A total of 5 cases were simulated as listed in table 1. In the first case, by using the project data and the dimensions drawn from the sizing according to the literature, it was hypothesized that all solid particles contained in the flow passed to the phase separator. This condition, however, gave rise to convergence problems just determined by the big concentration of solid particles. As a matter of fact, generally, in a multiphase simulation, the number of necessary iterations to obtain the convergence varies in an interval included between 1000 and 2000. In the present case it was observed that, at full load, after a calculation time of one week and 5000 iterations, the value of residues oscillated around 10-3 without showing any tendency to converge, and therefore at that point the simulation was interrupted.
It was decided, then, to investigate the reasons at the base of this results, considering much lower, and gradually increasing, mass flow rates. In that way it was searched the maximum simulation limit permitted by the model used. In the first analysed case, the mass fraction of the solid reduced phase was obtained by multiplying the initial value by a reduction factor corresponding to 0.05. The solid mass was gradually increased up to a 0.6 reduction value, that’s to say 60% of what originally provided for. With this flow rate value, we succeeded in obtaining the model convergence but after a rather high number of iterations, about 2000. The convergence, unfortunately, was reached only up to a reduction factor of the incoming flow rate equal to 0.6. Further studies are in course, both in terms of mesh optimization and assessing other parameters that might affect the outcome, to achieve the convergence with higher flow rate values. As we can notice by observing the figures 3, representing the trajectories of the solid particles inside the separator, their distribution turns out to be more uniform at high concentrations. The effects of the particles on the speed range justify then the correct choice of the model totally coupled (Lagrangian) to the detriment of the Eulerian one, simpler but less precise. All that leads us anyway to ponder what stated in the introduction of this article; the anisotropic nature of the phenomena occurring inside a cyclone are complex, even if the machine has a simple construction and further efforts will be necessarily made to improve the modelling of systems of this type. As it turned…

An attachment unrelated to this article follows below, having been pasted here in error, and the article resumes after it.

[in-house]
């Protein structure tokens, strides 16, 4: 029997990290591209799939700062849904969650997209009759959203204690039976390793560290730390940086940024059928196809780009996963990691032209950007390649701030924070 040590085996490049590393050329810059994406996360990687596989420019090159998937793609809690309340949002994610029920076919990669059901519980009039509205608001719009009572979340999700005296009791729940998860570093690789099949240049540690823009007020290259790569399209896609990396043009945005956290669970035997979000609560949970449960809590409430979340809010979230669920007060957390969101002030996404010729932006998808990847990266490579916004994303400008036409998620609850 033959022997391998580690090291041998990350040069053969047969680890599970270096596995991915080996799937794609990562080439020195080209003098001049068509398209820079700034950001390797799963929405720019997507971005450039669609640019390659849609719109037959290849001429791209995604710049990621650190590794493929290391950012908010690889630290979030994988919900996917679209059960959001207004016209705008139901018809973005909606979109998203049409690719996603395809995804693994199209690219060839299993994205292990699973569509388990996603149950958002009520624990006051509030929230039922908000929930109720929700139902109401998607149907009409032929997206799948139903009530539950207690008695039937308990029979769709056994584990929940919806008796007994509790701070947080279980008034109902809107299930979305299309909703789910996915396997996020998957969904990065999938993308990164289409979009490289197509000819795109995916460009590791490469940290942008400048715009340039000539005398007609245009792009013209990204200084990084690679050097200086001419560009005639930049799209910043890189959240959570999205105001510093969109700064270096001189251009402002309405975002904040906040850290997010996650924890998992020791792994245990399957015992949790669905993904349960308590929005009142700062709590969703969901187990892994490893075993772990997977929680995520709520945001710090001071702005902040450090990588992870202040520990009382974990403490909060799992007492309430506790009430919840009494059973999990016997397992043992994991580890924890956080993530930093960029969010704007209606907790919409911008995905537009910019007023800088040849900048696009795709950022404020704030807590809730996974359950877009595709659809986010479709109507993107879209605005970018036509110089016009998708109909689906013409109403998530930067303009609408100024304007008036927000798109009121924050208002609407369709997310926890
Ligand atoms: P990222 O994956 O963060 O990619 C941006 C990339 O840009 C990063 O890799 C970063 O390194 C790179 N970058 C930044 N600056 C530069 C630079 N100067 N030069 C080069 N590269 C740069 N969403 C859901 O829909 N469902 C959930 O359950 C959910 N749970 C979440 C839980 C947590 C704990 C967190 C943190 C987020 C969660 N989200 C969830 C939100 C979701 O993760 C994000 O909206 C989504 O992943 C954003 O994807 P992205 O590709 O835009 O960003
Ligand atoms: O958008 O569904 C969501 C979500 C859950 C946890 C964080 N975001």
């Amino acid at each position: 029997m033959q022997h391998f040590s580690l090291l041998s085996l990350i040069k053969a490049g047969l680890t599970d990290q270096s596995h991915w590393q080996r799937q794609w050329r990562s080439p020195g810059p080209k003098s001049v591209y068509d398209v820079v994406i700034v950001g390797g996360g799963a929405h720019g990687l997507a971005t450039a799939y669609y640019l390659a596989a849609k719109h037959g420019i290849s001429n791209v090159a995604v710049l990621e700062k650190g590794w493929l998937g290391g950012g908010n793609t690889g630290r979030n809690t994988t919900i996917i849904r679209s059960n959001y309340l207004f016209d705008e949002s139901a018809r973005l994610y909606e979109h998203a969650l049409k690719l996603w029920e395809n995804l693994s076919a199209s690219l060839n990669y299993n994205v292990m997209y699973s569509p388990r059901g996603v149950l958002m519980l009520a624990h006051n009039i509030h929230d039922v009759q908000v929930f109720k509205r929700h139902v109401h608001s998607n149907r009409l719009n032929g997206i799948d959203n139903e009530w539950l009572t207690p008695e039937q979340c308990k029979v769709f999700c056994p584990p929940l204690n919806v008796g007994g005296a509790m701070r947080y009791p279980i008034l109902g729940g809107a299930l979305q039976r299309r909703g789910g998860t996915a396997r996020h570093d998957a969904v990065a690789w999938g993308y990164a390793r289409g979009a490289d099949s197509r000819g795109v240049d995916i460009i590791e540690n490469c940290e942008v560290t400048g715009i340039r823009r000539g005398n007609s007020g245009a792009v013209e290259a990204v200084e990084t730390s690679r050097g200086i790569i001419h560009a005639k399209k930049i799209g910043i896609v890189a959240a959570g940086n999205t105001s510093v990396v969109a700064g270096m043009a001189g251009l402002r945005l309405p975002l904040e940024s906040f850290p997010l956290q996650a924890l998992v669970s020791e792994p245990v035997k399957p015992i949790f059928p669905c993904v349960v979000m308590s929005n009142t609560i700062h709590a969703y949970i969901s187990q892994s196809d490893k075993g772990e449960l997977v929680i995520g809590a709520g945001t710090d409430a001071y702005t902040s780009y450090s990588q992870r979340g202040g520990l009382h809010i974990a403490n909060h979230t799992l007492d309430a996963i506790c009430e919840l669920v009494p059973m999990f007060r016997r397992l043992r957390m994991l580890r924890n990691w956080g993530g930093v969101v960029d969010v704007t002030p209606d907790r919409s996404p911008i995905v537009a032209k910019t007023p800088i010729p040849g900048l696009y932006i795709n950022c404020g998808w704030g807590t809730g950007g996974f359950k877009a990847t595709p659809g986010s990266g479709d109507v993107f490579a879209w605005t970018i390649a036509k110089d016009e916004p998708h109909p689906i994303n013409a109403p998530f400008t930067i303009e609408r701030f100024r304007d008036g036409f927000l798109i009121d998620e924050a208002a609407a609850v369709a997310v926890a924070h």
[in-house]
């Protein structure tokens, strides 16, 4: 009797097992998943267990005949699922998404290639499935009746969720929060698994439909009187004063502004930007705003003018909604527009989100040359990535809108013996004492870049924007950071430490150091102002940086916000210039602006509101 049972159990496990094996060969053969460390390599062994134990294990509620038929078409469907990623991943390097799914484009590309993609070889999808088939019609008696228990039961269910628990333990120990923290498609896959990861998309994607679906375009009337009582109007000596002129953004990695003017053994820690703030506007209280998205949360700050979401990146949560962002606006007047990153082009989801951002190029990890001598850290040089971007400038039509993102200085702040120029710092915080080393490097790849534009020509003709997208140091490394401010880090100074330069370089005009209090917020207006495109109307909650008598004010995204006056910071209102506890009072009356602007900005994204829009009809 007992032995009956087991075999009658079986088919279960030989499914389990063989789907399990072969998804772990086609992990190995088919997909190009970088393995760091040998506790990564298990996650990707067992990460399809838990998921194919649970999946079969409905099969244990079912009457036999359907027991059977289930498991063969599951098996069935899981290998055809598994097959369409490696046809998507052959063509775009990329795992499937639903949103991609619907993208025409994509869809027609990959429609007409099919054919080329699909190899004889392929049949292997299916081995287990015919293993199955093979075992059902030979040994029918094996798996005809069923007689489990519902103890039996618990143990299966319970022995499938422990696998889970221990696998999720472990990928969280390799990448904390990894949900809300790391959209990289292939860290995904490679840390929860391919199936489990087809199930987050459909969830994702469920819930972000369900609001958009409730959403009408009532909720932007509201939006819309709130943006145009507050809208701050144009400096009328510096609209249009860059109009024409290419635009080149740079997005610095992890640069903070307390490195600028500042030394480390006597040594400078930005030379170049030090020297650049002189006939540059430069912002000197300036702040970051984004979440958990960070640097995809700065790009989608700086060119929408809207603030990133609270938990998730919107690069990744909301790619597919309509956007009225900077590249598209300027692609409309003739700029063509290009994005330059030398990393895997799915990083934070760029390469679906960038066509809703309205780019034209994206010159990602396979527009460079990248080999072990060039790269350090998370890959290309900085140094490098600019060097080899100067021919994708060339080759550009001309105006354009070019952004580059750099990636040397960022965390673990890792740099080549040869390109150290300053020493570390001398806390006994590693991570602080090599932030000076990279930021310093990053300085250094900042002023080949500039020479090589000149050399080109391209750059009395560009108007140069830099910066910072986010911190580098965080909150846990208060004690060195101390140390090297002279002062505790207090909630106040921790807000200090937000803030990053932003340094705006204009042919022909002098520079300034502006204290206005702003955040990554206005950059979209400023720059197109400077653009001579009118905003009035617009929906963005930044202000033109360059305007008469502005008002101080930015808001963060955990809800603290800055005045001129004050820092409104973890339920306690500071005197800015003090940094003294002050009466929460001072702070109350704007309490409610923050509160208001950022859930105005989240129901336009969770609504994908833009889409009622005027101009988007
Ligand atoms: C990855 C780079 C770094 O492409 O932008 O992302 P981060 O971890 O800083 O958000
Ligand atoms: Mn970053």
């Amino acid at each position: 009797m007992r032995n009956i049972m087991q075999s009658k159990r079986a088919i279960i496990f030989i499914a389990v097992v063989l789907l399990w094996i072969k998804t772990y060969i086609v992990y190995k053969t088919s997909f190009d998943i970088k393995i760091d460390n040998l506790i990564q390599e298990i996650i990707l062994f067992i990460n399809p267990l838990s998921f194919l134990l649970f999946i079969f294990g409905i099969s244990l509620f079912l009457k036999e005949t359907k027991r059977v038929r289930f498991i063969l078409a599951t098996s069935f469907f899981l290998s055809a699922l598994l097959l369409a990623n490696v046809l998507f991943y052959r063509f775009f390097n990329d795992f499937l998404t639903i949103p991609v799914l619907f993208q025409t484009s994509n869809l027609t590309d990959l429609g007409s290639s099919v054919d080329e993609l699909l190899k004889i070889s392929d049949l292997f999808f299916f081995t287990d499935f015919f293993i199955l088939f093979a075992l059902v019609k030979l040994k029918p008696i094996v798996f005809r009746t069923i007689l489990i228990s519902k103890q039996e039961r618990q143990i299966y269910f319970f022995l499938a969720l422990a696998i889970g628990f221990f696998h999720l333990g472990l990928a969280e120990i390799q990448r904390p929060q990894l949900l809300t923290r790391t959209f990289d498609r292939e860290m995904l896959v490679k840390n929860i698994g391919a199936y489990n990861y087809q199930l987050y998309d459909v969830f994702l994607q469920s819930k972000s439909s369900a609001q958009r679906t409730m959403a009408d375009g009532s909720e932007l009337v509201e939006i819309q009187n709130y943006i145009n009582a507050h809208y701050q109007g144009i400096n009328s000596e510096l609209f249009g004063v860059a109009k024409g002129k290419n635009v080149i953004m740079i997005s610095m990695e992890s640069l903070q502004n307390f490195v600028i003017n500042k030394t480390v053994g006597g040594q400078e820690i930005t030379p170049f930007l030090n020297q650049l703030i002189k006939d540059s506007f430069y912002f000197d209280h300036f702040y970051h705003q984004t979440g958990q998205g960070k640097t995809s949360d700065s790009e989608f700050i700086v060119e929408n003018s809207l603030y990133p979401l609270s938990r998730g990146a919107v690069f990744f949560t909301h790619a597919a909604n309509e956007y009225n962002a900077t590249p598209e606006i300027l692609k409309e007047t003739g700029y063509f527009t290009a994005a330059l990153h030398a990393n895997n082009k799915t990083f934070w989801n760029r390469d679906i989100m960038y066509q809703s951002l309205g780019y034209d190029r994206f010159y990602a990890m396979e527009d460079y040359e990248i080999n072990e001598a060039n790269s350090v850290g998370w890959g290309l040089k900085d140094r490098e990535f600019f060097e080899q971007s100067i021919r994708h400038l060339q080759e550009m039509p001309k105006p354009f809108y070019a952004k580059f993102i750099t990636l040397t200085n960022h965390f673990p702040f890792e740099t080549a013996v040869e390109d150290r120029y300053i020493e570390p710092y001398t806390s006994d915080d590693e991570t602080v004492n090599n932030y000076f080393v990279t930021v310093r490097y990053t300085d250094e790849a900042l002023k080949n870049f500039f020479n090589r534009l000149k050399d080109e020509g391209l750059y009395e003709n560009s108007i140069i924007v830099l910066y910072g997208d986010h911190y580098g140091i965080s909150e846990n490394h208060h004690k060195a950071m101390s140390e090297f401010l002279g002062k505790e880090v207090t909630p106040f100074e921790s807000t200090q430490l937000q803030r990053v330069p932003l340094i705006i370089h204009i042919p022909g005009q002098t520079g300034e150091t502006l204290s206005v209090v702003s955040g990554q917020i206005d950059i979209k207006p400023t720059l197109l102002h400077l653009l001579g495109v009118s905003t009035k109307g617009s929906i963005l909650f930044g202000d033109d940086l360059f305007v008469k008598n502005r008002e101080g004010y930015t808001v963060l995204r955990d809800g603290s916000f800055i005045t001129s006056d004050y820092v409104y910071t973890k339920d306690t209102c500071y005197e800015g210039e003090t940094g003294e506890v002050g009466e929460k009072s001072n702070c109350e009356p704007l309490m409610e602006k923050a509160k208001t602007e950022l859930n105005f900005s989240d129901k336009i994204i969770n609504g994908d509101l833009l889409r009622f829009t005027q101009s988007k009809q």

|Tab. 1 – Different analysed cases|
|Case||Turbulence model||Factor of flow rate reduction|
|1||Lagrange||1 (Full load)|